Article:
Tour of Taste Travel Auction: KERA-TV Channel 13, like PBS stations throughout the country, has a reputation to maintain. You can't be an elitist purveyor of leftist propaganda draining the public till and not behave with the public airs of an overstarched society matron (albeit one who's funneling vital state secrets to Communist concerns). Only the riffraff who can summon $35 will be permitted into the Tour of Taste Travel Auction, a benefit for Channel 13 that offers packages to Hong Kong, New Zealand, Singapore, and Indonesia. The "Taste" part of the title refers to the food and wine samples that will be provided by Sipango, Martini Ranch, The Green Room, Sambuca, and Mediterraneo, among others. The event kicks off at 7:30 p.m. in the Westin Galleria. Tickets are $30-$35. Call 871-2787.
A Time To Laugh - Hosted by Nephew Tommy Feat Cedric the Entertainer
TicketsFri., Jun. 30, 9:00pm
TicketsFri., Jun. 30, 9:00pm
Rockstar Energy presents: All Time Low - Young Renegades Tour
TicketsSat., Jul. 1, 6:00pm
TicketsSat., Jul. 1, 7:00pm
12th Annual Main Street Days Festival: Although it's only mid-May, we're already well into the unofficial season of North Texas outdoor festivals. The 12th Annual Main Street Festival Days has a croquet tournament, living history demonstrations and re-creations (all that vaguely suspicious stuff about Indians and Anglos living in harmony is revived), drag racing, cooking, live music and performance, fun runs, a tractor and farm show, and so forth. Events happen Friday, 6-11:30 p.m.; Saturday, 10 a.m.-11:30 p.m.; and Sunday, 11 a.m.-6 p.m. in the historic Main Street district of Grapevine. Admission is $1-$5 or $10 for a weekend pass; kids younger than 3 get in free. Call (817) 481-8444.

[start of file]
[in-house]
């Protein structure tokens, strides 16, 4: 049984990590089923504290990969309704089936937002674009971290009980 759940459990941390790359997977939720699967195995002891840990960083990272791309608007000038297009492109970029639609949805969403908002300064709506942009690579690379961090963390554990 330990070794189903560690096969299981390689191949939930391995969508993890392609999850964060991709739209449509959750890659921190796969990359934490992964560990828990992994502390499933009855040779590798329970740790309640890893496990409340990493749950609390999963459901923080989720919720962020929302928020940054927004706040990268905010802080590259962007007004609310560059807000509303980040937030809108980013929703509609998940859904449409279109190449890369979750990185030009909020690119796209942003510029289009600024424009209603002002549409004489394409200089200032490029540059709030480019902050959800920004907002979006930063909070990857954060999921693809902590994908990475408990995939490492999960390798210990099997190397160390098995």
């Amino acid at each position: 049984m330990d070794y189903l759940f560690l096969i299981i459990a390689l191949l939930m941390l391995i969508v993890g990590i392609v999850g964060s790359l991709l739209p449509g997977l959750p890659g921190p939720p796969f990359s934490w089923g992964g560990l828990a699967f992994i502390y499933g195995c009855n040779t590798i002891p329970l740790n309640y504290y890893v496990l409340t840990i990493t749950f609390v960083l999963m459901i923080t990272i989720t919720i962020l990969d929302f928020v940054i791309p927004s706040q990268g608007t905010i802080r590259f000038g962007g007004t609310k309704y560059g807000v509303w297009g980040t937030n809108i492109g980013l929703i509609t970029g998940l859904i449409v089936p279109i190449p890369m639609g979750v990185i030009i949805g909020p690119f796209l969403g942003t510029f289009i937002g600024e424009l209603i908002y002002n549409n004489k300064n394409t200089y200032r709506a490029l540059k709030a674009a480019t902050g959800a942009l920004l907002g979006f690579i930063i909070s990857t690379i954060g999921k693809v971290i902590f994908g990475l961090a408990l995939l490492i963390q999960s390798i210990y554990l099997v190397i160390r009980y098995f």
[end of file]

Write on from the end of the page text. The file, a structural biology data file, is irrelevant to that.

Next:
What It Is: African-American Folk Art from the Regenia A. Perry Collection: The African-American Museum hosts a traveling exhibition that includes 240 works from the largest African-American folk-art collection ever held by an African-American. Regenia Perry, national curator and 25-year instructor at Virginia Commonwealth University, is the collector behind the exhibit, What It Is: African-American Folk Art from the Regenia A. Perry Collection. The show specializes in some of the lesser-known works by the leading so-called self-taught artists, including photos and gum sculpture by Nellie Mae Rowe; bone sculpture and paintings by woodcarver William Dawson; a geometric quilt by Clementine Hunter; and mechanized woodwork by George W. White Jr. The show opens May 17 and runs through August 31 in the African-American Museum in Fair Park. For admission information call 565-9026.
AmeriFest 1996: How can AmeriFest, now in its third year, hope to compete with the aforementioned Main Street Festival Days in Grapevine? What do you offer to entice people away from The Winn Dixie Beef Stew Contest? As it happens, AmeriFest has the muscle of a multibillion-dollar corporation (AT&T) behind it. The chosen strategy is to out-multiculti the competitors, with construction of homey little "villages" from American-Indian culture, Africa, China, Germany, Mexico, and the Caribbean. (The final village is Texan, a subdivision all by itself of the human race.) Events happen Saturday, 10:30 a.m.-10:30 p.m., and Sunday, noon-7 p.m., up and down Main Street in downtown Dallas. It's free. Call 699-5757.